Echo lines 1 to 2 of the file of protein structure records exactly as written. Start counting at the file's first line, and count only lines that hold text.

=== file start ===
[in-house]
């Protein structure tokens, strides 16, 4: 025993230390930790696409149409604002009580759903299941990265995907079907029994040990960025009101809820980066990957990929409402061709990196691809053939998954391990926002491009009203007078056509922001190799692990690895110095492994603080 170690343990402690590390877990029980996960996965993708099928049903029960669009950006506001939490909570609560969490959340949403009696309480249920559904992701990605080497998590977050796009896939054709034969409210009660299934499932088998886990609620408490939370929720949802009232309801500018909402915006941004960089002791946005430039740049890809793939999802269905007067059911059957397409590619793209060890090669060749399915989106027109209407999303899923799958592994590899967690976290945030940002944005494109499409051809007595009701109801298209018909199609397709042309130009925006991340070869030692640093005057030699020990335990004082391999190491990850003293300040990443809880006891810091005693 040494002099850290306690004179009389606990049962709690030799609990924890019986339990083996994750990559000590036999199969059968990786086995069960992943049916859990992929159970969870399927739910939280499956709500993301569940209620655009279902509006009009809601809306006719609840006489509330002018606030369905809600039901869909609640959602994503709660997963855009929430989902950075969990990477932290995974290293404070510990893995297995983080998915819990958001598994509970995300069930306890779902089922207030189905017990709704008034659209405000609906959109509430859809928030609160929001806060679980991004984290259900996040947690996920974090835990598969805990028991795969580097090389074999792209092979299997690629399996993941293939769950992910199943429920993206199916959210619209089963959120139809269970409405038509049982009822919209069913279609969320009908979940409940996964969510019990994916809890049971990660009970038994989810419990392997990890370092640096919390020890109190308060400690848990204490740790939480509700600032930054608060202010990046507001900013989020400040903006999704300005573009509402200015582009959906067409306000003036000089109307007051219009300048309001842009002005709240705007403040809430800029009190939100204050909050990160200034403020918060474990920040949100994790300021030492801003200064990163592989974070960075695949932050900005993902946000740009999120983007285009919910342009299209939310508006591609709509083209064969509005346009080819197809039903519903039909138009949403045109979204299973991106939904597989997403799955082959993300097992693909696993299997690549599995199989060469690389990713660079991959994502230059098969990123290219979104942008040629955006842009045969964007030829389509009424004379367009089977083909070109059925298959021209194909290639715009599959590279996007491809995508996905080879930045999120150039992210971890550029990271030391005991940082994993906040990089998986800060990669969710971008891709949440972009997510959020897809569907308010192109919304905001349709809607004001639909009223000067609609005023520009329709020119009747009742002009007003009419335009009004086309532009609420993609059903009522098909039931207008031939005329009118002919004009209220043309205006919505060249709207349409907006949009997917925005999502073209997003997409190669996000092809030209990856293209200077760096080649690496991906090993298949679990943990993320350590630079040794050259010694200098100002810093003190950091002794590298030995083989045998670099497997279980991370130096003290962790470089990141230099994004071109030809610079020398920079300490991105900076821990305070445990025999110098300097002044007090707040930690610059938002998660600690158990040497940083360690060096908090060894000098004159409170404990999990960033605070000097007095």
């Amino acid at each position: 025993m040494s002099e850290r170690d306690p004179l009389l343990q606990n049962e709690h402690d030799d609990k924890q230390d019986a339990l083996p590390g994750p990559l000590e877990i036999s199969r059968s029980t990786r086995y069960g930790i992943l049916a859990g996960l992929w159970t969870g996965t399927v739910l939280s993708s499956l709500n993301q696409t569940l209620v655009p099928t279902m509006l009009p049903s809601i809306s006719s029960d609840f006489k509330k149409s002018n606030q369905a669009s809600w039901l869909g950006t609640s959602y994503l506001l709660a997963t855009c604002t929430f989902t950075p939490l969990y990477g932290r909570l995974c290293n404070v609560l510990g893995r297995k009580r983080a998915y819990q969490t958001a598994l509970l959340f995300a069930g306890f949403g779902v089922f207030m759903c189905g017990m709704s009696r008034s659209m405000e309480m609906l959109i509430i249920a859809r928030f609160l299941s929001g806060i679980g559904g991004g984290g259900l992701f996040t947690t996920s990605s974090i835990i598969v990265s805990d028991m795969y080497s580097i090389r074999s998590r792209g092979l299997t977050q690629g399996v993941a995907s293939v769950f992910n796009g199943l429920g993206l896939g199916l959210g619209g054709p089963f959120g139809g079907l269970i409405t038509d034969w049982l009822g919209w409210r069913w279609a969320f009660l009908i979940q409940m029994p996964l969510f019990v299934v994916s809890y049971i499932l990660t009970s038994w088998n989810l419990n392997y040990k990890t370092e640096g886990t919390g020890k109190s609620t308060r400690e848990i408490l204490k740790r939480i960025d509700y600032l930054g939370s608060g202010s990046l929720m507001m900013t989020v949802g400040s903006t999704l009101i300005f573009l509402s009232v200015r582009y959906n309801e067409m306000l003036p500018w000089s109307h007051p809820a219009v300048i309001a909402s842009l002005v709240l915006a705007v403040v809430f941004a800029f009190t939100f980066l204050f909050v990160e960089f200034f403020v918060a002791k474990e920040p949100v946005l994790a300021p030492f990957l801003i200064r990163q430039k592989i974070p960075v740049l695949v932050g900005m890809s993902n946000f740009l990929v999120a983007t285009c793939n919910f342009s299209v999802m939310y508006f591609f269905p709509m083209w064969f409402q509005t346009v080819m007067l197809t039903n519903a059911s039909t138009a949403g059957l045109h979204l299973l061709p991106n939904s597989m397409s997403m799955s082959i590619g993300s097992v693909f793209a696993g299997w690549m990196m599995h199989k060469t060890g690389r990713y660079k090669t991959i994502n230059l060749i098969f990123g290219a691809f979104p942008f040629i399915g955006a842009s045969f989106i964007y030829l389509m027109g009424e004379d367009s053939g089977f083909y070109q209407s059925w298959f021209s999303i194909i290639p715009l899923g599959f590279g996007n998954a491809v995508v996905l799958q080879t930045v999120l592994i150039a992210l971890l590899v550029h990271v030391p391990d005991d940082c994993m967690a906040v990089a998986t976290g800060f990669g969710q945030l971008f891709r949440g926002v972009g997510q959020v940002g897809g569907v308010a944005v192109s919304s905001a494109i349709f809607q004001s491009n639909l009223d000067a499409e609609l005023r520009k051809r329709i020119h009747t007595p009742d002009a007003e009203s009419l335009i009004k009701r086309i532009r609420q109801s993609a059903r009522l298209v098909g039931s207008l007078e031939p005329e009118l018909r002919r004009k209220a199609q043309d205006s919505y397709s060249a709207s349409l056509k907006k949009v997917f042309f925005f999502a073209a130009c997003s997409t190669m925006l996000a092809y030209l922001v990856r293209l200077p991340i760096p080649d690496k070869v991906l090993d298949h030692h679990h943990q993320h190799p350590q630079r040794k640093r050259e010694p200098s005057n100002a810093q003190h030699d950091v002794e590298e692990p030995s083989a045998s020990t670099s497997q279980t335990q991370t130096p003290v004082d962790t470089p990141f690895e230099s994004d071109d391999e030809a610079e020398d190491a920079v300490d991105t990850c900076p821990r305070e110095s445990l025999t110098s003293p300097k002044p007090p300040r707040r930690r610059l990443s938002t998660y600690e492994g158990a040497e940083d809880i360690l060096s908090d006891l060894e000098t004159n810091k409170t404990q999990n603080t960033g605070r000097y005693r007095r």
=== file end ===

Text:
[in-house]
């Protein structure tokens, strides 16, 4: 025993230390930790696409149409604002009580759903299941990265995907079907029994040990960025009101809820980066990957990929409402061709990196691809053939998954391990926002491009009203007078056509922001190799692990690895110095492994603080 170690343990402690590390877990029980996960996965993708099928049903029960669009950006506001939490909570609560969490959340949403009696309480249920559904992701990605080497998590977050796009896939054709034969409210009660299934499932088998886990609620408490939370929720949802009232309801500018909402915006941004960089002791946005430039740049890809793939999802269905007067059911059957397409590619793209060890090669060749399915989106027109209407999303899923799958592994590899967690976290945030940002944005494109499409051809007595009701109801298209018909199609397709042309130009925006991340070869030692640093005057030699020990335990004082391999190491990850003293300040990443809880006891810091005693 040494002099850290306690004179009389606990049962709690030799609990924890019986339990083996994750990559000590036999199969059968990786086995069960992943049916859990992929159970969870399927739910939280499956709500993301569940209620655009279902509006009009809601809306006719609840006489509330002018606030369905809600039901869909609640959602994503709660997963855009929430989902950075969990990477932290995974290293404070510990893995297995983080998915819990958001598994509970995300069930306890779902089922207030189905017990709704008034659209405000609906959109509430859809928030609160929001806060679980991004984290259900996040947690996920974090835990598969805990028991795969580097090389074999792209092979299997690629399996993941293939769950992910199943429920993206199916959210619209089963959120139809269970409405038509049982009822919209069913279609969320009908979940409940996964969510019990994916809890049971990660009970038994989810419990392997990890370092640096919390020890109190308060400690848990204490740790939480509700600032930054608060202010990046507001900013989020400040903006999704300005573009509402200015582009959906067409306000003036000089109307007051219009300048309001842009002005709240705007403040809430800029009190939100204050909050990160200034403020918060474990920040949100994790300021030492801003200064990163592989974070960075695949932050900005993902946000740009999120983007285009919910342009299209939310508006591609709509083209064969509005346009080819197809039903519903039909138009949403045109979204299973991106939904597989997403799955082959993300097992693909696993299997690549599995199989060469690389990713660079991959994502230059098969990123290219979104942008040629955006842009045969964007030829389509009424004379367009089977083909070109059925298959021209194909290639715009599959590279996007491809995508996905080879930045999120150039992210971890550029990271030391005991940082994993906040990089998986800060990669969710971008891709949440972009997510959020897809569907308010192109919304905001349709809607004001639909009223000067609609005023520009329709020119009747009742002009007003009419335009009004086309532009609420993609059903009522098909039931207008031939005329009118002919004009209220043309205006919505060249709207349409907006949009997917925005999502073209997003997409190669996000092809030209990856293209200077760096080649690496991906090993298949679990943990993320350590630079040794050259010694200098100002810093003190950091002794590298030995083989045998670099497997279980991370130096003290962790470089990141230099994004071109030809610079020398920079300490991105900076821990305070445990025999110098300097002044007090707040930690610059938002998660600690158990040497940083360690060096908090060894000098004159409170404990999990960033605070000097007095």